I caught part of an interview clip with Michael Bloomberg's campaign manager. The discussion was about the rumor that Bloomberg was prepared to spend $2 Billion of his own money in his campaign
His manager wouldn't confirm this and the discussion turned to why Bloomberg wasn't registered or campaigning in the 'early' states—Ohio and Iowa.
His answer was that only six states were important, and then when on to name California, New York, Florida, etc.
That was a "Wow!" moment for me. How else can that be taken other than that Bloomberg was planning on buying the popular vote by way of the most populated big states and to hell with the rest of America?
I sure hope the Electoral College spanks him. But a second question arises. Will the Democrat Party support such a candidate—one that says only the big states matter?
The Democratic Party will support whatever they think will put a liberal candidate in the White House. As will the Republican party, for a conservative candidate.
I am a Democrat, and I neither like nor support Bloomberg. I want my liberal candidate, but Bloomberg isn't it. All the reasons GA brought forward are a few among many.
IMHO is right, Dan. You are a liberal hater, so what do we expect?
LOL Did you not agree with me? You know, when you agreed with Sandy's statement "But to your point, how is Bloomberg's plan to win the electoral college by winning the big states any different from another candidate's plan to win by capturing the so-called battleground states?" https://hubpages.com/politics/forum/346 … ost4117238
But I'm a "liberal hater", so must be attacked instead of agreed with even when correct, right?
Bloomberg is my absolute last choice for the Democratic nomination.
But to your point, how is Bloomberg's plan to win the electoral college by winning the big states any different from another candidate's plan to win by capturing the so-called battleground states? They both ignore some states in favor of others.
That's why the best strategy is to campaign in as many states as possible which is what President Trump has been doing. I have yet to see many candidates the can keep up the pace that he does. It takes lots of energy and determination.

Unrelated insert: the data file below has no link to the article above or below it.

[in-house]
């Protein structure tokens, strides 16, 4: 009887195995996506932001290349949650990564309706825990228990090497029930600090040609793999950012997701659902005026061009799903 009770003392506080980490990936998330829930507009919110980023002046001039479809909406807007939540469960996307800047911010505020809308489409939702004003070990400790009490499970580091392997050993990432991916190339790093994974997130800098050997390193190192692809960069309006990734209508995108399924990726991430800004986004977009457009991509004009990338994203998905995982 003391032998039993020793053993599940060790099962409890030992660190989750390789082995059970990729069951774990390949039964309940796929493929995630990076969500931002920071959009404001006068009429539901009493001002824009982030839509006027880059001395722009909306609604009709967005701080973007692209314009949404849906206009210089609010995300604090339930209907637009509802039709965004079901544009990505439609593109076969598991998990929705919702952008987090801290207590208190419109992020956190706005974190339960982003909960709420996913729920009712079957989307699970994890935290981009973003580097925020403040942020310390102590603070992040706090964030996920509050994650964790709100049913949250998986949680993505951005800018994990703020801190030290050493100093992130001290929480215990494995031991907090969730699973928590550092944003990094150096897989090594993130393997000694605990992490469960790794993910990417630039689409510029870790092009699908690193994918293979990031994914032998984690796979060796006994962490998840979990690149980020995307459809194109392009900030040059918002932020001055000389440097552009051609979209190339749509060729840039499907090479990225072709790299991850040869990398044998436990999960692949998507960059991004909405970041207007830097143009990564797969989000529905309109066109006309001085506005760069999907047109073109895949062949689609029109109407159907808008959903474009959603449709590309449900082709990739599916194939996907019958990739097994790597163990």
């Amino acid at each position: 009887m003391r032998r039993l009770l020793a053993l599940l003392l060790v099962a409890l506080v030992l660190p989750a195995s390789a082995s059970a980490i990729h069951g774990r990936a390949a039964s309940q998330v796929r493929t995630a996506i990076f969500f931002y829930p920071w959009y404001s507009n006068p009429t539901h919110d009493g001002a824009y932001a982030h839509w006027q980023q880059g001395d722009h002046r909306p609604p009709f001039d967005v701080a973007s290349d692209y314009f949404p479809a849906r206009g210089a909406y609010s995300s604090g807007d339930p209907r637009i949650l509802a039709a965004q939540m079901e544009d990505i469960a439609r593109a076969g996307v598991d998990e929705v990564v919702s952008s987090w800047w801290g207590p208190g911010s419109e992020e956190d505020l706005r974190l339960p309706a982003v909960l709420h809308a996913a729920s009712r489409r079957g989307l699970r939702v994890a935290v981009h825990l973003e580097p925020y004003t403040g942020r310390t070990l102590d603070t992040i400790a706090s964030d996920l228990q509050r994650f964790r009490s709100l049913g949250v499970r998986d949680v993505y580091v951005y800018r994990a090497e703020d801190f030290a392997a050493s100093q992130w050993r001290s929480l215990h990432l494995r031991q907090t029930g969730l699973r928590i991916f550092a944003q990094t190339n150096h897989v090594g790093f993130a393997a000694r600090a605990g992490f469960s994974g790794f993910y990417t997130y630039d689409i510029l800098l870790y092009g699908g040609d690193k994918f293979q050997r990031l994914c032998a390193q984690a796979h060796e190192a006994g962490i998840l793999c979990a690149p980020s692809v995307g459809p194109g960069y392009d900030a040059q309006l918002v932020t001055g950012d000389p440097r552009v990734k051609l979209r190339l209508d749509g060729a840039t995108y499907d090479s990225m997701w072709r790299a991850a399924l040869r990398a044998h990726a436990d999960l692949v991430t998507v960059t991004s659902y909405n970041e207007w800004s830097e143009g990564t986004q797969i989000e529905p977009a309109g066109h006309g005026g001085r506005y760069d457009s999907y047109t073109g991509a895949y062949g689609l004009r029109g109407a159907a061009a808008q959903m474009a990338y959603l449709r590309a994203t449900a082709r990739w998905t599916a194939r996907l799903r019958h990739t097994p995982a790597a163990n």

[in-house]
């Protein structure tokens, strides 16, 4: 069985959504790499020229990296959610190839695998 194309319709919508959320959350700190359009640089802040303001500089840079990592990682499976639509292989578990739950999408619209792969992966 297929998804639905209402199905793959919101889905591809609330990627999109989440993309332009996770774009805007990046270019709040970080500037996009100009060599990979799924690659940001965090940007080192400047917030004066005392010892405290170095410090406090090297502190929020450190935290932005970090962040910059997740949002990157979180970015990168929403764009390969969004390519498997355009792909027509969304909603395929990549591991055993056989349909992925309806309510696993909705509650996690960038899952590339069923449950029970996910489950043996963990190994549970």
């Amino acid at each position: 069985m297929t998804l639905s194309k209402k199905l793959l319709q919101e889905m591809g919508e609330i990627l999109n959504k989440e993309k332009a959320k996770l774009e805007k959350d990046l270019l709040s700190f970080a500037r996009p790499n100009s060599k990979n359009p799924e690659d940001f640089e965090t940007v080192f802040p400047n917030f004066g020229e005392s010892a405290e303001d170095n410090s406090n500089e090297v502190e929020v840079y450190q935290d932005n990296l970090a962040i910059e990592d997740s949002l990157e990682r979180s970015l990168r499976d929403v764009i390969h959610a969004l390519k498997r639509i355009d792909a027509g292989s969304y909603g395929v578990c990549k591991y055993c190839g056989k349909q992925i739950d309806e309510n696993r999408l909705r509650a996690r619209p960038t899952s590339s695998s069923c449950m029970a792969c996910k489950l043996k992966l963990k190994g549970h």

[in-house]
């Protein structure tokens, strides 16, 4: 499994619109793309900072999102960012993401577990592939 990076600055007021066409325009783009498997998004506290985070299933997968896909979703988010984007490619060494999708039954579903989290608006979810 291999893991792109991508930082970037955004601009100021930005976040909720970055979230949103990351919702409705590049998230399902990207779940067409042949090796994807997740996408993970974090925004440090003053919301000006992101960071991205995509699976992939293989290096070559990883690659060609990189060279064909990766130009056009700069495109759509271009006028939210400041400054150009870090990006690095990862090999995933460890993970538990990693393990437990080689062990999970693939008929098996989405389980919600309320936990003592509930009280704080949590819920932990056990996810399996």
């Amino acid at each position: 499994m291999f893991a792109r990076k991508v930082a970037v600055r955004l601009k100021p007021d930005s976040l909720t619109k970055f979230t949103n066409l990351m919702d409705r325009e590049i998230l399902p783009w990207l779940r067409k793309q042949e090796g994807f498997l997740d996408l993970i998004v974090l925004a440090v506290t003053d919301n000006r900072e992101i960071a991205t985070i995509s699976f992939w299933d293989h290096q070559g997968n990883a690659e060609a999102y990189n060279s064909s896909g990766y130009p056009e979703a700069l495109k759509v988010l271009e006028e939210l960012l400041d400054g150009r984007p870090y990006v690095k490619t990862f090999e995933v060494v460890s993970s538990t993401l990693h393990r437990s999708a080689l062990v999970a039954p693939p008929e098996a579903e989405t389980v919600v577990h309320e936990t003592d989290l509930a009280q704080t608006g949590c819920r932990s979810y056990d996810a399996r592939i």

You forgot honesty and class, but then, he doesn't care for either, Bill.
Would you feel better if he had the IRS scrutinize tax returns of Groups of Democrats? Would that be an example of honesty? Or maybe you would feel better if he was instrumental in providing a new government health care program, and marketed it by telling you that it would save the average American up to $2500 and that we would be able to keep our doctor if we wanted? Of course President Trump has not been able to keep any of his campaign promises, has he? Randy?
Mostly not, Bill. Did Mexico pay for the wall? Or are we paying for it by Trump taking already earmarked funds and putting it into his stupid wall?
Or do you care if Trump is cheating on his taxes, or getting money from a foreign adversary? You apparently don't.
I'm not sure about that, but I don't care enough about being right to look it up. ;-)
I think I get your point, but if so, it is a different thought than what I took from Bloomberg's campaign manager's statement.
A "battleground" state isn't just a large state, it is a state that had a party margin of victory of 5% or less in the previous election. California would never be a battleground state. Nor would my smaller state of Maryland.
For instance; Michigan and Wisconson are examples of battleground states. They weren't on the mentioned list of 'important' states. I wonder if Bloomberg knows those states exist? (sarcasm)
I think it would be very difficult to win the EC with just the "big states" when such an obvious strategy would most likely alienate all of the not-big states.
I didn't go back to find out how many "big states" there were, (relative to election results), and I don't think that is important to my point. It is the perspective that that would be a winning strategy that would guarantee I would not vote for such a candidate.
So I do see a difference from other candidates, they may focus on specific states, but they don't ignore all but the big states.
You know, many states are either ignored or barely acknowledged by candidates during the primaries and the general election. I live in Oregon and it is common for candidates to not visit at all.
And, I wonder if those media buys in big states actually translate to coverage in smaller nearby states? I'm ignorant of how the large media markets work, but could it be that a massive market like Los Angeles reaches into nearby states?
A wall is stupid if it can't cover the entire border and you can simply cut a hole in it with a cutting torch in a short time. And I didn't expect a concise response from you on why Trump is hiding his taxes. There isn't one unless he's cheating on them as Cohen already testified to.
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